Trying to "Feed the Future" without learning from the past
World leaders met in New York this week at the United Nations to assess progress in halving the proportion of hungry people in the world—the first of eight lofty Millenium Development Goals set by the UN in 2000.
One bit of good news you might have heard is that after the last couple of really disastrous years, we seem to be headed in a slightly better direction: the number of hungry people appears to be inching down, and at 925 million, is 98 million less than the 1.023 billion who were hungry last year. 98 million fewer hungry people is meaningful. But we are still talking about nearly a billion people without adequate food and nutrition—a far cry from the 1996 World Food Summit’s goals of reducing hunger to 400 million people by 2015. We’re basically back to where hunger levels were just before the big food price spikes of 2008. And here’s the real news: food prices are expected to surge again, as they already have in Mozambique and elsewhere, with disastrous consequences for the poor.
As Raj Patel explains, our persistent food crises have little to do with global food supplies (global grain stocks are well provisioned and we’re expecting the 3rd highest wheat crop ever) and everything to do with money and politics. The persistence of world hunger hinges on the fact that almost nothing has been done by global powers to address the structural causes of hunger: inequality and poverty. Meanwhile, uncontrolled financial speculation is wreaking havoc on the price of food, making the situation much much worse.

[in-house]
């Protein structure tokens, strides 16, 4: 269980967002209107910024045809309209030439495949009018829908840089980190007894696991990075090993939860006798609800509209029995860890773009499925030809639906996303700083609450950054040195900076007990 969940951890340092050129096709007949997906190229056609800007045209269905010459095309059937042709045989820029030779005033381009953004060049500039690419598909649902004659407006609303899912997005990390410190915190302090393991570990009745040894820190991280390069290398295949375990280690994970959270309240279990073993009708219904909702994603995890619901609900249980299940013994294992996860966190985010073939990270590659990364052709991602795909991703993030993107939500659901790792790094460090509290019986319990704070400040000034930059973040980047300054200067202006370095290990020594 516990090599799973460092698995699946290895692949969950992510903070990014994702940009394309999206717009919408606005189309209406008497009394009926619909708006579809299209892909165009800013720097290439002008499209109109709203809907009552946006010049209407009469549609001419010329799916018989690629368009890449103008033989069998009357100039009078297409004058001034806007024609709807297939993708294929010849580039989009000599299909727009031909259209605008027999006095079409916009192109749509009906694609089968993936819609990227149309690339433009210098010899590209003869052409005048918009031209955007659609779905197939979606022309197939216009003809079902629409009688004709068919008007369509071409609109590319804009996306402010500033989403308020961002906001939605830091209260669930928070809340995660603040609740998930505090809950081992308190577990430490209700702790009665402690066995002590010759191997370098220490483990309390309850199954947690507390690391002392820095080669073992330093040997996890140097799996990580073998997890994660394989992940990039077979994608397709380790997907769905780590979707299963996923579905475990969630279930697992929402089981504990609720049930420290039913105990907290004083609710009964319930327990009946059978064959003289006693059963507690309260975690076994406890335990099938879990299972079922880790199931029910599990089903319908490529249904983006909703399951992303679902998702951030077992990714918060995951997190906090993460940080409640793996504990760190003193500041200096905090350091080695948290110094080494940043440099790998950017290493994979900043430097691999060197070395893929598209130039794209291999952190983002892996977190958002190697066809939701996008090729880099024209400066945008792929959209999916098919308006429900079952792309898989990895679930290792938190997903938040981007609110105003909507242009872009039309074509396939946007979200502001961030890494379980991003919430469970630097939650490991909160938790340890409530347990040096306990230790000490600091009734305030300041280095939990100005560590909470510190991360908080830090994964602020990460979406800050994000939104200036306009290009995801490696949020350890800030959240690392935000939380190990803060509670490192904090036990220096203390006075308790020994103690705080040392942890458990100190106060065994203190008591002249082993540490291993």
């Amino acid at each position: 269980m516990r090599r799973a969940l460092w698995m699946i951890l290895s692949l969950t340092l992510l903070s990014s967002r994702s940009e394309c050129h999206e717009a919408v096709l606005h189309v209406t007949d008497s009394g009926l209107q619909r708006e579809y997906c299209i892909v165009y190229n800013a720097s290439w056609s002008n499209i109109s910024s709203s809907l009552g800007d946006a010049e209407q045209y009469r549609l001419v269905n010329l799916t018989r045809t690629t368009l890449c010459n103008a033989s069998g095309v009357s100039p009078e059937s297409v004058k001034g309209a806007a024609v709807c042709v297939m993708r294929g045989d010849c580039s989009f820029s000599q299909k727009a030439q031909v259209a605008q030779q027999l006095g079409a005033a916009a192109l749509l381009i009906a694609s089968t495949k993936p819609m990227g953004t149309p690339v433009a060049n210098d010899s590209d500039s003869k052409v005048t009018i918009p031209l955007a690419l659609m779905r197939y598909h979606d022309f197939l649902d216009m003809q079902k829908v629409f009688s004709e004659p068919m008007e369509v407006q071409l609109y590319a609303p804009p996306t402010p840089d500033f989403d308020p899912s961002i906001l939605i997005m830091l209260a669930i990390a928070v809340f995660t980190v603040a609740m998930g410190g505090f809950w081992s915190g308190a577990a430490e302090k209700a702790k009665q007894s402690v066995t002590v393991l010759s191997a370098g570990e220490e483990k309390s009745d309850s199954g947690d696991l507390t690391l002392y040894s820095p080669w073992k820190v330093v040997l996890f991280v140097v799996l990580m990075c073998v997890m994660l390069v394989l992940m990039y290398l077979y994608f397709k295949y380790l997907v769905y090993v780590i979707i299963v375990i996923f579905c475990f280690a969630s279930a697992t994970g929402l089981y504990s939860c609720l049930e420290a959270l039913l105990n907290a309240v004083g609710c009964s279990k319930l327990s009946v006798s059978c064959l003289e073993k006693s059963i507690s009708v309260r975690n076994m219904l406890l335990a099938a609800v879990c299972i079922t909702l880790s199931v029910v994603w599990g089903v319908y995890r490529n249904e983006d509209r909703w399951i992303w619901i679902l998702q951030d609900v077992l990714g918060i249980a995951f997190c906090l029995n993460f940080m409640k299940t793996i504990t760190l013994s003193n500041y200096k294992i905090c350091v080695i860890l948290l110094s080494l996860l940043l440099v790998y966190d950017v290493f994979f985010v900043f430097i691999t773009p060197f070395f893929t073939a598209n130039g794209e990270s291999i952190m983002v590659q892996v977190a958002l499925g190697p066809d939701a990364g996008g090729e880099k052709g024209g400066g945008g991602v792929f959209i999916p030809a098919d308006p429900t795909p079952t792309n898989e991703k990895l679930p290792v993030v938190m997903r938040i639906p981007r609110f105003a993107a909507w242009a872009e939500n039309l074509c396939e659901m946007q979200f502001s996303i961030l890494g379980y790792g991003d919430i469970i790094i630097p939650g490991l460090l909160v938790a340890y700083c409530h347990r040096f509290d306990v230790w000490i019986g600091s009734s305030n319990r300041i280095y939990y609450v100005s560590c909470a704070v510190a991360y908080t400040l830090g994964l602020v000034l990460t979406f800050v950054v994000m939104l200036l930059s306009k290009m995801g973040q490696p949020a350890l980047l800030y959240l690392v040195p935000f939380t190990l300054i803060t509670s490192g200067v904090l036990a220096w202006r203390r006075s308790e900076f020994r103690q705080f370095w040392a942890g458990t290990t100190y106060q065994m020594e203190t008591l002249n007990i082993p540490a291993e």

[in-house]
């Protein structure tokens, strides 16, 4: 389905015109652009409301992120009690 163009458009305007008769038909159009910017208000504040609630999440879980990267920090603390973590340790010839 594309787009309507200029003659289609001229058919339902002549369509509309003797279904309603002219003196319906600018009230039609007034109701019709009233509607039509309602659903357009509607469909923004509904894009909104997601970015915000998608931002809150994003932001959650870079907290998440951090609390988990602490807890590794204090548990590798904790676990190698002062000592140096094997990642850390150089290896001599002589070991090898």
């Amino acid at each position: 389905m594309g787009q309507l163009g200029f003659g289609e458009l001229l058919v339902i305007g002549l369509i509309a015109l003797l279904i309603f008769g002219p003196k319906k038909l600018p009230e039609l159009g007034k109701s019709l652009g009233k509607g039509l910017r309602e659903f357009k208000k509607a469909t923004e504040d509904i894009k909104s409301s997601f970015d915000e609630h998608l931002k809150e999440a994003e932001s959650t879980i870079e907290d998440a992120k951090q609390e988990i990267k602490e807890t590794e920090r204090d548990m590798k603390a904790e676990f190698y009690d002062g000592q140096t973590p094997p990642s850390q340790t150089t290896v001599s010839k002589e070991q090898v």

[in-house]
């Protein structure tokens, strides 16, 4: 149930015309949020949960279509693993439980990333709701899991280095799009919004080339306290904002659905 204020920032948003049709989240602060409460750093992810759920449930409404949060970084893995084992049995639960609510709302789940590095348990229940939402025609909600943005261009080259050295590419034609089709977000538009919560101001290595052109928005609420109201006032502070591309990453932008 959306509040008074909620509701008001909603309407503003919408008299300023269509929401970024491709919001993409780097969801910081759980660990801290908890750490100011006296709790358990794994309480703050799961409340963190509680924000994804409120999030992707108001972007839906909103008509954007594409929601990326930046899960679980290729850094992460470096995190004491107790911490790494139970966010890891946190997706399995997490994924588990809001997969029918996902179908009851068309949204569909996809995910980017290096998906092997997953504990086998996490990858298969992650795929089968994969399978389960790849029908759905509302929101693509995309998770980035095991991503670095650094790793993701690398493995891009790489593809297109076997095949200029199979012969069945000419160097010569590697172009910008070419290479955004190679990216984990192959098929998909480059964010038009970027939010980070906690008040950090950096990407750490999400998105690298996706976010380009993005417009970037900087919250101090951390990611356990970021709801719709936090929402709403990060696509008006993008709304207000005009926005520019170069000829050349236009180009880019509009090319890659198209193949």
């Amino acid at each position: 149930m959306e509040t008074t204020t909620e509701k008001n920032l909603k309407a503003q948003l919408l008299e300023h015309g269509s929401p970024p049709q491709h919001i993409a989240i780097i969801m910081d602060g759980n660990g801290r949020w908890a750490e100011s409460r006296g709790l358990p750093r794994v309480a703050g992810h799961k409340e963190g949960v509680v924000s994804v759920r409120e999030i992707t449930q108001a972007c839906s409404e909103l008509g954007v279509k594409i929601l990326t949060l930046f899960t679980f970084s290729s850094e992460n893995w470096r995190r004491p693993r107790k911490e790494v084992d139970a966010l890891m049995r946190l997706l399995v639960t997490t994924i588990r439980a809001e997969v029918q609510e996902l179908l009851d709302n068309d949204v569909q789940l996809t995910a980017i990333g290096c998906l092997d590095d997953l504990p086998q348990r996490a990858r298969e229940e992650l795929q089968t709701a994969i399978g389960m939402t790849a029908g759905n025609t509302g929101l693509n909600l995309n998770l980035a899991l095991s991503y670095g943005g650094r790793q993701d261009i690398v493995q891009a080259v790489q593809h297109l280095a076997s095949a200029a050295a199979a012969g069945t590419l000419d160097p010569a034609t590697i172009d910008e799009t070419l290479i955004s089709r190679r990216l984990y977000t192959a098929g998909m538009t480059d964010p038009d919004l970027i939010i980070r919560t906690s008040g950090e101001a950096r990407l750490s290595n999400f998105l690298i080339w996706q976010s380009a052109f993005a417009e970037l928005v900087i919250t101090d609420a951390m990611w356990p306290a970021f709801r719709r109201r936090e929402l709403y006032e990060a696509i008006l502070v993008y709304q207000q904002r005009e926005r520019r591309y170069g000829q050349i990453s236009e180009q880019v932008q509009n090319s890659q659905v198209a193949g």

Fortunately, we know what to do. The most rigorous and comprehensive international assessment of agriculture to date has mapped the path out of poverty: support small-scale farmers, invest in biodiverse agroecological farming, establish more equitable global trade rules, reduce volatility in food prices, and break up corporate monopolies and their control of the food system . . . at least to get started. So is the U.S. on board?
Speaking to world leaders in New York yesterday, President Obama said that the U.S. is changing the way it does business, and that the time in which “development was dictated by foreign capitals has come to an end.” So far, so good. Our new foreign aid policy will help lift nations out of poverty, he continued, so long as they are willing to create attractive environments for investment and trade. USAID will lead the charge. And we should partner with well-financed players like the Gates Foundation. Uh-oh. This is sounding all too familiar (see my blog last week on the U.S.-Monsanto-Gates Foundation cartel).
What the U.S. is offering the world’s hungry is a $3.5 billion initiative known as Feed the Future. Filled with reassuring language about U.S. leadership in feeding the world’s poor with sustainable food systems, the initiative contains a mix of wildly conflicting agendas: commendable attention to small-scale farmers, gender equity and land rights sits alongside promotion of agricultural biotechnology, protection of intellectual property rights (whose, I wonder?) and the fast-tracking of trade liberalization. More revealing perhaps are how U.S. officials talk about Feed the Future. Statements by U.S. Secretary of Agriculture, Tom Vilsack and USAID Director Rajiv Shah (formerly of the Gates Foundation) describe ending world hunger by increasing productivity through U.S. "discovery" and "delivery" of "breakthrough technologies" such as biotechnology to poor farmers. No mention of agroecology, no mention of local or Indigenous knowledge, no mention of food democracy.
I just wish President Obama would sit down with Wisconsin dairy farmer and agricultural policy expert, Jim Goodman, who nails the issue: “The ultimate cause of hunger is not a lack of Western agricultural technology, rather hunger results when people are not allowed to participate in a food system of their choosing.”